“I was so devastated by the diagnosis of diabetes that I suffered from a nervous breakdown”
When Coronation Street’s Summer Spellman was recently diagnosed with type 1 diabetes, Natalie Balmain knew all too well what the shocked teen was going through.
Image: Nathalie Balmain)
Natalie Balmain was only 20 when it was announced that she had type 1 diabetes and was so devastated that she suffered a nervous breakdown.
âI’m a strong-minded person, but being diagnosed at this age affected my mental health. I had a nervous breakdown after my diagnosis. I tried to kill myself, âshe says.
âIt happened very quickly. I got out of the hospital and then it hit me. I had to inject myself and I couldn’t cope. I ransacked my room and tried to drink a bottle of shampoo. My roommates called my dad and he called an ambulance. The rest is blurry.
Now Natalie has used her experiences to advise Coronation Street on Summer Spellman’s recent diabetes story, and has also spoken to actress Harriet Bibby about how she feels.
âI was asked to speak with Harriet because I was the same age when I was diagnosed.
âYou just learn to know who you are as a person and to think about the life you are going to have. Then diabetes comes in and snatches it out of you. You have to mourn the life you have imagined for yourself.
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Type 1 diabetes, which is different from the more common type 2 diabetes, causes the level of glucose (sugar) in the blood to become too high. It requires injections of insulin or insulin delivered via a pump to keep blood sugar under control.
After her diagnosis, Natalie, now 35, suffered from depression for four years, made worse by the number of hypos she suffered. Hypoglycemia – hypo – occurs when blood sugar drops too low, usually below four millimoles per liter.
Symptoms include sweating, blurred vision, tremors, difficulty concentrating, and feeling hungry or anxious.
They normally occur when a person delays meals, drinks alcohol on an empty stomach, or exercises a lot.
Natalie says, âI felt like I had completely lost control of my life – I couldn’t even take a long walk or clean the house without feeling bad.
Onscreen, schoolgirl Summer struggles to come to terms with her diagnosis and collapses after convincing herself that energy drinks and fruit cider won’t upset her blood sugar. Natalie, who lives in Manchester and works as a hospital communications director, says she too discovered early on that diabetes would have a major impact on her lifestyle.
âI was a student when I was diagnosed. At the time, my blood sugar was out of control and I had to stop partying, âshe recalls.
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Alcohol has a profound effect on type 1, and I would have hypos while dancing. There were so many risks and I had to grow up really fast.
Natalie was diagnosed in 2007 while studying at the University of Birmingham. It happened just three months before his 21st birthday. Like Summer onscreen, her first symptom was weight loss, followed by a raging thirst.
âSome nights I drank so much water that I threw it up. Also, my vision was blurry, but I didn’t know it was anything serious.
It wasn’t until Natalie returned home that she was diagnosed with diabetes. Onscreen, Summer’s family noticed her weight loss and assumed she had an eating disorder. Angry Summer denied it and Natalie says it reflected her experience.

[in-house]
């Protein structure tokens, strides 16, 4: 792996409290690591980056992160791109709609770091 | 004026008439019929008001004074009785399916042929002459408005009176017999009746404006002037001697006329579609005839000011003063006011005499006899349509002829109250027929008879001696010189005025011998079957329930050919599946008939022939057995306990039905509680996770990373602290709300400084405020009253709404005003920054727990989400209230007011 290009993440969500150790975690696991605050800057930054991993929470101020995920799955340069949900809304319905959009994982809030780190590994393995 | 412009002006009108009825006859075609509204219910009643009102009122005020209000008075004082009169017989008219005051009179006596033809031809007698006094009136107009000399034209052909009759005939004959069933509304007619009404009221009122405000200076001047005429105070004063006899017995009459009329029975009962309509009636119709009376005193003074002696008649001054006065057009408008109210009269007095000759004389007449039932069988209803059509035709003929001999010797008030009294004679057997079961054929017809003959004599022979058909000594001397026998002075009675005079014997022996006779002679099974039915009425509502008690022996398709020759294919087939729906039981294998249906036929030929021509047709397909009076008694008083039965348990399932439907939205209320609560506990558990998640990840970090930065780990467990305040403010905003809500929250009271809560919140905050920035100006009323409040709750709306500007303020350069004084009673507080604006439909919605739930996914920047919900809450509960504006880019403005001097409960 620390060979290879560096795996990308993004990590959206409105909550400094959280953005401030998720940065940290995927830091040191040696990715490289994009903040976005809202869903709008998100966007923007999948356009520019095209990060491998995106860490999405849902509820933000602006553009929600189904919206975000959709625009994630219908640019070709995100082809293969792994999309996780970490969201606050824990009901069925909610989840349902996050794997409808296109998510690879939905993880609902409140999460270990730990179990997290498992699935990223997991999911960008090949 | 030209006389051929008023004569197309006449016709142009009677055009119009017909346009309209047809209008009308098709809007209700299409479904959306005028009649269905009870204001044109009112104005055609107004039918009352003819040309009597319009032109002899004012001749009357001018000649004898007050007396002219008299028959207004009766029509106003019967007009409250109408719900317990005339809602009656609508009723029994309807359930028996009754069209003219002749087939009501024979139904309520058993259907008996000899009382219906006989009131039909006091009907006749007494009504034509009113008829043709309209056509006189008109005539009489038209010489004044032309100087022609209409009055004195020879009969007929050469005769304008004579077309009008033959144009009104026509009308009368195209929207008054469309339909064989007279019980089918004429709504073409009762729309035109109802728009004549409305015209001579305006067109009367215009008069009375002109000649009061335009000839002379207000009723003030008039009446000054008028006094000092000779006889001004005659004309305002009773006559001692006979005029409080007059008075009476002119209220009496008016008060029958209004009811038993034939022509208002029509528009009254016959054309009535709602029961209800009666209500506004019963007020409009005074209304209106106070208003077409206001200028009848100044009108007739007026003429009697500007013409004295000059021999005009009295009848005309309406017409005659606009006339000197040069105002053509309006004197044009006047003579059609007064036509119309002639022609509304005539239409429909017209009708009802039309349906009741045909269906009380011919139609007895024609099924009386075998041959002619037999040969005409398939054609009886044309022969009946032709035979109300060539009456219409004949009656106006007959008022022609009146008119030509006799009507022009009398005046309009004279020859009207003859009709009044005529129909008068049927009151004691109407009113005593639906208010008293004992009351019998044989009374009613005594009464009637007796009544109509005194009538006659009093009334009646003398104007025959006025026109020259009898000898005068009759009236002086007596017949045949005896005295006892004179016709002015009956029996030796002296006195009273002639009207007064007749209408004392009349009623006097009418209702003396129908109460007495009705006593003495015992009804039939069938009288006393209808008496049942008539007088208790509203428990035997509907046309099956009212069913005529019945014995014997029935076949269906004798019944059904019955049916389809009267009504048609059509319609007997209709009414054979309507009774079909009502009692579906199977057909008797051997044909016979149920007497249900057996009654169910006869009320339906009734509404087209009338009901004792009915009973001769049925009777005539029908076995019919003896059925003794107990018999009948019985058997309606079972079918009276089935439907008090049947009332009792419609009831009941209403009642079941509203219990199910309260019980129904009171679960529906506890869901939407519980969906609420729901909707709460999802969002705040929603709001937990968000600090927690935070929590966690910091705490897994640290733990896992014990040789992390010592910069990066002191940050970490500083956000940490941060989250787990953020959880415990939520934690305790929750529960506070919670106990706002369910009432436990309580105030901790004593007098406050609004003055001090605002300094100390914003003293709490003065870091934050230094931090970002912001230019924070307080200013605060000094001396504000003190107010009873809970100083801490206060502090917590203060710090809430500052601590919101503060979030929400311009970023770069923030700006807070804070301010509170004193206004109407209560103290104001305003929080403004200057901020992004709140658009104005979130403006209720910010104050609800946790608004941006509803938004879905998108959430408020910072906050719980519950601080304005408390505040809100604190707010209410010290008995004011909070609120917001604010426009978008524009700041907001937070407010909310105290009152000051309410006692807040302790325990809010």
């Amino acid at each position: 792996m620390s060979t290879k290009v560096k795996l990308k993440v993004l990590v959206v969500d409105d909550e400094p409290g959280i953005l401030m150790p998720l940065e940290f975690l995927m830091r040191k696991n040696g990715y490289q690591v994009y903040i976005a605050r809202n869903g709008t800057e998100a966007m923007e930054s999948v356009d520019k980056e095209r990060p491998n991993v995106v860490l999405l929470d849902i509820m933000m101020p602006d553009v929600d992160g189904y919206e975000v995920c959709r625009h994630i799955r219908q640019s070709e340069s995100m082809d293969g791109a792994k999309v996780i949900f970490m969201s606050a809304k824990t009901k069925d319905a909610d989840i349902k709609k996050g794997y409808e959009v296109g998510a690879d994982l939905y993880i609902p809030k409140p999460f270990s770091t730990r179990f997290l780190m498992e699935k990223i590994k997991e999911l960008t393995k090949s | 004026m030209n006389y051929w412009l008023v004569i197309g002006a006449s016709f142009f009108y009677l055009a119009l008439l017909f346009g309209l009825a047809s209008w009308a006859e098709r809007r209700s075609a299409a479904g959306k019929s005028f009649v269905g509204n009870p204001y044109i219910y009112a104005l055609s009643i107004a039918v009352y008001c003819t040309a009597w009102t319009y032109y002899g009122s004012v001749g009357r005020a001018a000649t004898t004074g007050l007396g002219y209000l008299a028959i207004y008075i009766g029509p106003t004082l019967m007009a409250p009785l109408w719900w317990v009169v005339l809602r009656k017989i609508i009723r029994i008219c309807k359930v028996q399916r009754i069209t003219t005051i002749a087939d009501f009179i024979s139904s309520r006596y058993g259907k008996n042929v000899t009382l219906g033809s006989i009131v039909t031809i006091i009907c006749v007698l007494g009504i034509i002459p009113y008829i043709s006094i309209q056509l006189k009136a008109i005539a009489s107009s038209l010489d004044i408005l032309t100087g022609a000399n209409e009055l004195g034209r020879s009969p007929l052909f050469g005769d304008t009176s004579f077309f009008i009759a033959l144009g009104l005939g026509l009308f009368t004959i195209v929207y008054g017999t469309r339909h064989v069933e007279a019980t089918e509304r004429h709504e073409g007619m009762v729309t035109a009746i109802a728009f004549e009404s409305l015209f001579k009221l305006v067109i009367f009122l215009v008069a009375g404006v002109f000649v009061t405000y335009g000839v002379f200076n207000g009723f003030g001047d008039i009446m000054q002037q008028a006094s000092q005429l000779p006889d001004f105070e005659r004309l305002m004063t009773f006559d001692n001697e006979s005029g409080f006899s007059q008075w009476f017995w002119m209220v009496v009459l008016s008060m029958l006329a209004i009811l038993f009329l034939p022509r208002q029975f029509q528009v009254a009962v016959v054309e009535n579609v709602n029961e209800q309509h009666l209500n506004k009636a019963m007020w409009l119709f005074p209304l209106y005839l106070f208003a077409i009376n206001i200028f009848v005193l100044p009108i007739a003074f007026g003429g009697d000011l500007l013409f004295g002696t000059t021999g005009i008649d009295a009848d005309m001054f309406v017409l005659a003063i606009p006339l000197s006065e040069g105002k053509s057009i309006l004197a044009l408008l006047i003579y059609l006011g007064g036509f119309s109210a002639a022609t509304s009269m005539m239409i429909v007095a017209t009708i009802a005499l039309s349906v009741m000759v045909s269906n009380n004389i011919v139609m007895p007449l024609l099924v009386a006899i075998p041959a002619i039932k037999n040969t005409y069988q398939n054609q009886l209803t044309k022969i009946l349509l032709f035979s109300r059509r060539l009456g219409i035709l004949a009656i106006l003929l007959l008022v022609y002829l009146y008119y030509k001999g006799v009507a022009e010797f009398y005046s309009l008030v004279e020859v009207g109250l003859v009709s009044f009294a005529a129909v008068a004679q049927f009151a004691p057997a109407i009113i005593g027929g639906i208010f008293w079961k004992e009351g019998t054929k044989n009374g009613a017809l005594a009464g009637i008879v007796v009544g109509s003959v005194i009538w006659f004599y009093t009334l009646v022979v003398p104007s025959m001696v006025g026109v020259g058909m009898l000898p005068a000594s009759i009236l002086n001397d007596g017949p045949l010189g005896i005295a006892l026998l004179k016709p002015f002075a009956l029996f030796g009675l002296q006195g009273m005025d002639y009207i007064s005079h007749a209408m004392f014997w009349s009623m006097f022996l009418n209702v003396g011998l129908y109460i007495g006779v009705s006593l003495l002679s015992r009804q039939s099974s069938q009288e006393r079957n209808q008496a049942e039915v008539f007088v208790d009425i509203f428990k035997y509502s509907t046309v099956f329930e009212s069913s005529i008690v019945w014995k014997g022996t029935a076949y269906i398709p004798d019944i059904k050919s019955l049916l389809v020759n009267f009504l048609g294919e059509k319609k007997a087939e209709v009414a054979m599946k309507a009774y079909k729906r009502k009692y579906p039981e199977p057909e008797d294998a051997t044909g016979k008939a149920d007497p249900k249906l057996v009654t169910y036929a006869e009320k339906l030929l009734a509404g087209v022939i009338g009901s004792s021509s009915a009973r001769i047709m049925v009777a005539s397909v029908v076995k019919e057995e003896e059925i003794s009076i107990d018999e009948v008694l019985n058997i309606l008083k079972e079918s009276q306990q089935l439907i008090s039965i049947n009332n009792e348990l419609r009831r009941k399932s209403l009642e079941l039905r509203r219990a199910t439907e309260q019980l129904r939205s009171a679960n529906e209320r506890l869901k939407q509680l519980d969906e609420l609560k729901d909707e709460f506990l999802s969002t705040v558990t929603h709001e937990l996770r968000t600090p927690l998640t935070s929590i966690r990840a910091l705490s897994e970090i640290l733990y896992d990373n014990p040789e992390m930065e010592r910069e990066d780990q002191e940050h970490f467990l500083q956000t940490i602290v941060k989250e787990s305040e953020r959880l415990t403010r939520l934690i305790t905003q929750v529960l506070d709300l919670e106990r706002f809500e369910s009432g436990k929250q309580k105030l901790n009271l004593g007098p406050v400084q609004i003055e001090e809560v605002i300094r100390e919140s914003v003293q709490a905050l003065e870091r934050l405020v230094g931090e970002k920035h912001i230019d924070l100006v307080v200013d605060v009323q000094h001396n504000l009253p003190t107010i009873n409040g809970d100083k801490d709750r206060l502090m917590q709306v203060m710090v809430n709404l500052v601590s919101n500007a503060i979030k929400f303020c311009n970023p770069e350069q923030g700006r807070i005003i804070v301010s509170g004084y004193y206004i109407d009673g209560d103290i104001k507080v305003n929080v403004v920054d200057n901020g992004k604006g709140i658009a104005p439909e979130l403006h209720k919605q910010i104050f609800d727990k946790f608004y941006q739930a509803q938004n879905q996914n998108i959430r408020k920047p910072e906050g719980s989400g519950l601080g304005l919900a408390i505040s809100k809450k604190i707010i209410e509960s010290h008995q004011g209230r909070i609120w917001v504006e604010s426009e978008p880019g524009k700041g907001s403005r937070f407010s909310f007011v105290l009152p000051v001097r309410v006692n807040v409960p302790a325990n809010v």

âMy parents were horrified because I had lost the 3.5th. I’m 5 feet 7 inches tall and fell to 6th place, âshe recalls.
They took her to the GP, who did a finger-prick blood test that showed Natalie’s blood sugar level to be 39.9 mmol / L, rather than four to seven. normal.
She was sent to the Royal Worcester Hospital where she was diagnosed with type 1 diabetes and almost immediately a nurse showed her how to give an injection.
âShe said, ‘You’re going to do this for the rest of your life.’ I couldn’t understand, ârecalls Natalie.
It wasn’t until she started taking antidepressants and taking a carbohydrate counting class in her mid-20s that she began to recover. Classes teach people how to better manage blood sugar by matching insulin doses to the amount of carbohydrate in meals.
Corrie Harriet actress, 23, says she is very grateful for Natalie’s insight, admitting that she knew little about diabetes before being handed her story.
âOne of the things Natalie and I talked about is that when you have diabetes, you can’t be as spontaneous and carefree as you would like,â says Harriet.
âIf you go out, you need to know that you have enough insulin.
âNatalie said you have to grow up fast. Type 1 diabetes is a disease that will never go away. You have to take insulin for the rest of your life, which is very difficult to accept.
Natalie has taken matters into her own hands to make her life a little easier and help others. In 2017, she created her own clothing line, Type 1 Clothing, with clothing featuring stylish zippers and holes in the sections where people inject, including upper arms and stomach and upper arms. thighs.
She always finds it frustrating that people confuse the two types of diabetes.
âPeople read that diabetes can be cured with diet, but type 1 is definitely not. People also think it is self-inflicted. I’ve had guys ask me on a first date, “So what did you eat to get yourself this?” It is cruel and also incorrect.
“I have seen Type 1 incorrectly portrayed in Hollywood, so I am delighted that Coronation Street and Harriet have contacted Diabetes UK and myself as it could potentially save someone’s life.”